“We should be carrying passengers commercially within five years,” he claims.
However, Paul Reukauf, a hypersonic engineer at NASA’s Dryden Flight Research
Center—where Dr. Hugh Dryden declares the facility’s mission is to “separate the real from the imagined”—says that won’t be easy. Reukauf designs aircraft that move much faster than the speed of sound. He worked on the X-43, a plane that set the world speed record in November 2004, by flying at nearly 7,000 mph.
Reukauf agrees with Kalogeris that the technology to put a plane in space isn’t new, but says there are many more challenges to doing it for commercial flight. Issues like FAA approval, passenger safety, G-forces, rocket fuel weight, and pressurized flight suits needed for above 60,000 feet, and many more hurdles, make Reukauf cautious regarding this mission.
Runyan has already designed a national infrastructure of several hundred of the rocket-powered jets strategically based throughout the nation to accommodate charter travelers with supersonic efficiency.
Along with the rocket-powered jet, Aerospace Technology Group is also designing and near completion for a VLJ said to have twice the range and twice the payload of any VLJ on the market today. Already, Runjet has on order to receive the first 200 of Aerospace Technology’s anticipated VLJs. However, Runjet’s operations are expanding at an unprecedented rate, forcing Runyan’s team to enlarge its fleet now to keep up with customer demand.
“Fortunately, Runjet’s growth is off the charts, so we’re looking monthly to expand our fleet. Runjet can’t just sit and wait until this is all done, because, realistically, it’ll be a while. As for the rocket-powered aircraft, that’ll just be a matter of getting people used to the idea. I’m the charter part of it. I’m confident we’ll get people used to it and soon thereafter demanding it. We’re going to reduce air charter travel costs by unheard of percentages and we’ll be unbeatable in the industry,” claims Runyan.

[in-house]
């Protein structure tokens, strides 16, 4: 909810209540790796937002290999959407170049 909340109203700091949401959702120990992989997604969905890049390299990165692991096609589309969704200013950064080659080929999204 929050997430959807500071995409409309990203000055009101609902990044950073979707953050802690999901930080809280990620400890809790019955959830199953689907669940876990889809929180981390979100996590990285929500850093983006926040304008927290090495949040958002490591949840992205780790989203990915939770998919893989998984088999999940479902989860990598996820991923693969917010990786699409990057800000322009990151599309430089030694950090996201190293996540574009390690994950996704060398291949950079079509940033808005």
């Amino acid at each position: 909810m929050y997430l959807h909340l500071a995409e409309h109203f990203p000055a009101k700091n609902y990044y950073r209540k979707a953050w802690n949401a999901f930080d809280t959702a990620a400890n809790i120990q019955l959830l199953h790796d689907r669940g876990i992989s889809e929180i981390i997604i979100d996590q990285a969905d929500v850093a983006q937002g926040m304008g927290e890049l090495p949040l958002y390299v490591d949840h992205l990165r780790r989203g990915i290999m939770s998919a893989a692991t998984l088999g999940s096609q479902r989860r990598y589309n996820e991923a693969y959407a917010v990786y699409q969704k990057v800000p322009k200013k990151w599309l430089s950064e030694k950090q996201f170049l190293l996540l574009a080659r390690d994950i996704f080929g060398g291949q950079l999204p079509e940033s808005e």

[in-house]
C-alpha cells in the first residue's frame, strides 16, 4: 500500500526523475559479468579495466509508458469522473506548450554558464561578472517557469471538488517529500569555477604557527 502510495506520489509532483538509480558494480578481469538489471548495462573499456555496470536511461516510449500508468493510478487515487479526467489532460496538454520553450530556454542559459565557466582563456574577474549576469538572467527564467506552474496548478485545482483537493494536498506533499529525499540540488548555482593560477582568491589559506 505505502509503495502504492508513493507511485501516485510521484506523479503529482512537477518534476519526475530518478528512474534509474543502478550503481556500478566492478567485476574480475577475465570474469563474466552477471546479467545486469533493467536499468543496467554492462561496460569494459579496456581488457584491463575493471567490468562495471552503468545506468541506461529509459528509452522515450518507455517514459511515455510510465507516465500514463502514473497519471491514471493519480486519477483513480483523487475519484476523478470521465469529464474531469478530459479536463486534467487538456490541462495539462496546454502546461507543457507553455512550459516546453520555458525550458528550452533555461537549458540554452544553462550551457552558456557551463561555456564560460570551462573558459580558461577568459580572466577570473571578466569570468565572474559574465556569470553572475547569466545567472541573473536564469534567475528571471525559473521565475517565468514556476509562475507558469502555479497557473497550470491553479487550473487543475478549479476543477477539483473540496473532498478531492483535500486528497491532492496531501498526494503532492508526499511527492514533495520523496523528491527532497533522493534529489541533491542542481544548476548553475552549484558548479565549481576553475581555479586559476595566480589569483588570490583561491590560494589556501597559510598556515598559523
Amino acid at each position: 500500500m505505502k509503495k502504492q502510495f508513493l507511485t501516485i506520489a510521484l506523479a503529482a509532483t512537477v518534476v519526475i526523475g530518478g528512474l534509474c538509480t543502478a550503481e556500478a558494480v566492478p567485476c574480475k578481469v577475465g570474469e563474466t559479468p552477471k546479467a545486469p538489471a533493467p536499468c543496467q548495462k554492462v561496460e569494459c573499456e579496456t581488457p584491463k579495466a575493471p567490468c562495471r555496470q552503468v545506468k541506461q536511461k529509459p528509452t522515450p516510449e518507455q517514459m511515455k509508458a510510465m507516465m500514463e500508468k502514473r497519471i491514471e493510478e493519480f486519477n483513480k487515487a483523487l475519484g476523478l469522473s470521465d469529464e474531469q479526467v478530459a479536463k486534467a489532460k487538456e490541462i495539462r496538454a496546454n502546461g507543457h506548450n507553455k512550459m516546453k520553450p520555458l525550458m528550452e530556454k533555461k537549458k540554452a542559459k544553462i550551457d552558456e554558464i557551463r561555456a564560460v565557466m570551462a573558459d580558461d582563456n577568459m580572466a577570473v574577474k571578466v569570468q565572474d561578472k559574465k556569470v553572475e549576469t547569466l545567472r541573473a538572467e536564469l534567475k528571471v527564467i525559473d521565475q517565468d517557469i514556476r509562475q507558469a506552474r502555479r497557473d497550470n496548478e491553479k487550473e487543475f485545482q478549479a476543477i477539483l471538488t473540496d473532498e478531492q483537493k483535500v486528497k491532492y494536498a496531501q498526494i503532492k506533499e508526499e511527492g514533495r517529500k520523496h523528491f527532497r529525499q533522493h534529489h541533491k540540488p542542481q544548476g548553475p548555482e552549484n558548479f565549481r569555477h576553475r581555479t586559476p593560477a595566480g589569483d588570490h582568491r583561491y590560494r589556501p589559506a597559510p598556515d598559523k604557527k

Runjet is also currently setting up licensing for reproduction and sales of its state-of-the-art software scheduling system, which Runyan himself designed. He claims this software system rivals any on the market today in efficiency and accuracy, and says it was born of need, not just invention.
As for the rocket-powered jet, the group claims that the U.S. government will be welcome “for purchases only.” They don’t want to answer to governmental bureaucracy. They’re eager themselves to show the government what works. No more $5,000 hammers—and these guys know all too well about $5,000 government hammers.
“The government will be welcome. They’ll be interested in this aircraft for training especially. The aircraft will be able to accelerate a pilot’s training time and save hundreds of millions of dollars,” says Runyan.
According to Runyan, who is a perfectionist himself, Kalogeris knows how to get things done. He knows the right people for this skeletal crew to make this happen so that approval is met as soon as possible. With an age range of 65 to 90 years in Aerospace Technology’s core team, there just isn’t time for all that excessive waste of time they previously experienced in dealing with government projects.
“This will eventually put a lot of airlines out of business. It’ll create the way for more Southwest Airlines—that is, commercial airlines that want more ease of travel, security, safety, and time. This, in my opinion, will redefine charter business travel, saving money and time for the passenger while greatly increasing demand for charter,” says Runyan.
Will it happen? One need only reflect on the comparable strides that have been made in computers. The old IBM punch cards and the 7094 computer housed in a 200,000-square-foot building at General Dynamics are an all-too-clear memory for many of Aerospace Technology’s core team. That computer required minutes to run a trajectory that can now be done in a nanosecond, on a small laptop, with thousands of bits more memory than the original monstrosity. And aren’t we all glad that not enough people listened to the fearful cries of a few warning mankind against the Wright brothers’ genius?
Rocket-powered passenger planes might just be around the bend, so buckle up. Skies are clear. It’ll be a thrilling ride.
For more information, visit [http://www.flyrunjet.com] or contact Jeff Runyan at 866-FlyRunjet or John G. Kalogeris at 760-771-2384.